French Finance Minister Bruno Le Maire announced on 17 December 2018 that France will not be waiting for an agreement on a digital services tax in the EU and is planning to introduce its own tax targeting Google, Apple, Facebook, and Amazon (GAFA).
With the so-called Yellow Vest movement forcing concessions that have widened the country’s budget shortfall, the French government is accelerating a plan to place hefty taxes on American technology giants (by introducing new tax targeting GAFA) that have long maneuvered to keep their bills low while reaping huge sums of money. The tax would most likely cover not only the companies’ direct sales in France but also revenue from online marketplaces and the resale of private data. As such, this tax is expected to raise tax revenue of approximately EUR 500 million in 2019.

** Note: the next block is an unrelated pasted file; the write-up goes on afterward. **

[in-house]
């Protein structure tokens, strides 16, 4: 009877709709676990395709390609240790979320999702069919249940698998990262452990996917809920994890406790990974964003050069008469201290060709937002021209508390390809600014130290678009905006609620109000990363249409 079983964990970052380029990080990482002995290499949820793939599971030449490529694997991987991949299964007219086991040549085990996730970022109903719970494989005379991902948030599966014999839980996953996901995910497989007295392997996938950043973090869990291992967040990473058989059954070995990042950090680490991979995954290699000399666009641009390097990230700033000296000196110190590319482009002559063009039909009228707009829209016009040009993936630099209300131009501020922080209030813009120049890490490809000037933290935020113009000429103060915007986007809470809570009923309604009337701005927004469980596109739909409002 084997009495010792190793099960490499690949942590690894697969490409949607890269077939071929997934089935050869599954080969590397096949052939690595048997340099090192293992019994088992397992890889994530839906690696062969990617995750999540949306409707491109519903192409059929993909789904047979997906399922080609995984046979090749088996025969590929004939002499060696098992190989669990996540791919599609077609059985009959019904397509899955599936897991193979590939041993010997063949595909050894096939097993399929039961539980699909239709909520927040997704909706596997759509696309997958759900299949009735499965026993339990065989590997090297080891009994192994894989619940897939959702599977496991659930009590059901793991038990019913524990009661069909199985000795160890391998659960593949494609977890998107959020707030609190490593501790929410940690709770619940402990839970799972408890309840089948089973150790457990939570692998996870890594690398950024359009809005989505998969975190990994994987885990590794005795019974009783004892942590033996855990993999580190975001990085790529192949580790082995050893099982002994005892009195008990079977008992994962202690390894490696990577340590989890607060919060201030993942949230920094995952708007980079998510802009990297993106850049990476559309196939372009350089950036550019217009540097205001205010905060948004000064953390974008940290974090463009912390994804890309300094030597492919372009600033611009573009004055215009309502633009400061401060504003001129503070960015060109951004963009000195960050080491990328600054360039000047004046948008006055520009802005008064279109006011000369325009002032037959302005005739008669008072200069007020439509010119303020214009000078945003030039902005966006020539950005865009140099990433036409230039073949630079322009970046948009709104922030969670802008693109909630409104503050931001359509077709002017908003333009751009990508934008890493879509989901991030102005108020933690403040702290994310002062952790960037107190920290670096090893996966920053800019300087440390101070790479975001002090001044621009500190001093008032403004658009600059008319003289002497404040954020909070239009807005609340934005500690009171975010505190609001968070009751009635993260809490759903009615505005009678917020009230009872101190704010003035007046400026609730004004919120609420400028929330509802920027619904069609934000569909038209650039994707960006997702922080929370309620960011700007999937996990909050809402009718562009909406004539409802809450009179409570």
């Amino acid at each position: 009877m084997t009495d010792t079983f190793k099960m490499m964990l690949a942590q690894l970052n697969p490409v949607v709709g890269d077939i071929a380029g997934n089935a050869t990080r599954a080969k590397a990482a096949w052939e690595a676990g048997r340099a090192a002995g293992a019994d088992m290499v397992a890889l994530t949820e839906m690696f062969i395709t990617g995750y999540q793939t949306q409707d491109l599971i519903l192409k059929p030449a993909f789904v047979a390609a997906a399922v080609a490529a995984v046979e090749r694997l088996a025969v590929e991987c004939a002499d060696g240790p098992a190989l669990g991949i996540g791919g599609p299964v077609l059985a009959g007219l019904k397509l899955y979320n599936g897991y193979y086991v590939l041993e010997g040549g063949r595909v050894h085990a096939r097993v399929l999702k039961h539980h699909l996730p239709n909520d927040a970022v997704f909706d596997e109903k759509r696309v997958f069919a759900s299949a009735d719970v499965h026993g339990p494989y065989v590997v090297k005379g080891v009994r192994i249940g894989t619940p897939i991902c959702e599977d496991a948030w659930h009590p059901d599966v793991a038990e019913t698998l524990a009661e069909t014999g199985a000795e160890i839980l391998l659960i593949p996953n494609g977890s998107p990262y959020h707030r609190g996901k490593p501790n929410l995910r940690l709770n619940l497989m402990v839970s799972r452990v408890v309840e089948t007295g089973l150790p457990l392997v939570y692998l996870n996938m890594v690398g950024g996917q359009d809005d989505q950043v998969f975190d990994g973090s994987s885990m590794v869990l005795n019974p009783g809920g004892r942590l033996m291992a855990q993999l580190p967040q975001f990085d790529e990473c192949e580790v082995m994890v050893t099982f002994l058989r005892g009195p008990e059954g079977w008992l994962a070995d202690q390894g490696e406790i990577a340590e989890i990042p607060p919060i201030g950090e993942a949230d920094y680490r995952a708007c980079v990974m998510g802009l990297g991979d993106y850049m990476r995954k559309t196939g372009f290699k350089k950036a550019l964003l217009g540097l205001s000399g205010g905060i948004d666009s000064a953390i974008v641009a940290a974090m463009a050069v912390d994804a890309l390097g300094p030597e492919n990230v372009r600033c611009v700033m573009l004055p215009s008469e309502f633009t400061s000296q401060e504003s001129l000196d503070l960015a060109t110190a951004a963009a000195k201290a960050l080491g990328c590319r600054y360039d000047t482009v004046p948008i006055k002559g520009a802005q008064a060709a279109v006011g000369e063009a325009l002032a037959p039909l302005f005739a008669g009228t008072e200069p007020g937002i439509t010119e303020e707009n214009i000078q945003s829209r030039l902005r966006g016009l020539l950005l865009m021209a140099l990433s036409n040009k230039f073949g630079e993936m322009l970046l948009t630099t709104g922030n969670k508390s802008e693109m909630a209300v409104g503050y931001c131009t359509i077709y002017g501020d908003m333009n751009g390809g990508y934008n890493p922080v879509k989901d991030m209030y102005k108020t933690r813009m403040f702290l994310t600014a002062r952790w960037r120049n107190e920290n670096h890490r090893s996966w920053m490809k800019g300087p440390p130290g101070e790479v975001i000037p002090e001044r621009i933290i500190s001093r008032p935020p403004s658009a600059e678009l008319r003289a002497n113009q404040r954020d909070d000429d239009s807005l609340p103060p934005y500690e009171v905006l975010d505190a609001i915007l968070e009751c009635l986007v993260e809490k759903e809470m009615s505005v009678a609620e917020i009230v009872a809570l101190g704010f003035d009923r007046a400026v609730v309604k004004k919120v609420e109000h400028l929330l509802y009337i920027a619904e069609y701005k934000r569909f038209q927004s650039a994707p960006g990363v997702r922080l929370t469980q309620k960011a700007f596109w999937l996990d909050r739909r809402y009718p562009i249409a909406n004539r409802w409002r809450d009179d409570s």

Details of the proposal are expected after December 20 and vote to be held on December 31. However, even the proposal has not been released yet, the proposed tax faced opposition from countries including Ireland, which hosts the European headquarters of several technology companies, including Google and Apple. Ireland argues that a new tax could lead to reprisals against European companies and stoke anger in the US.
Apart from GAFA tax, France also has been working with Germany on plans for a 3% tax on EU advertising sales with a tax base referring to the placing on a digital interface of advertising targeted at users of that interface. The 3% tax will enter into force on 1st January 2021
The GAFA tax will be introduced on 1 January 2019, regardless of whatever happens within the EU. The prime minister reiterates that as of January, the government will ensure that the targeted multinational entities are subject to a full year of taxation as these MNEs pay on average about 14 percentage points less in tax than domestic companies.
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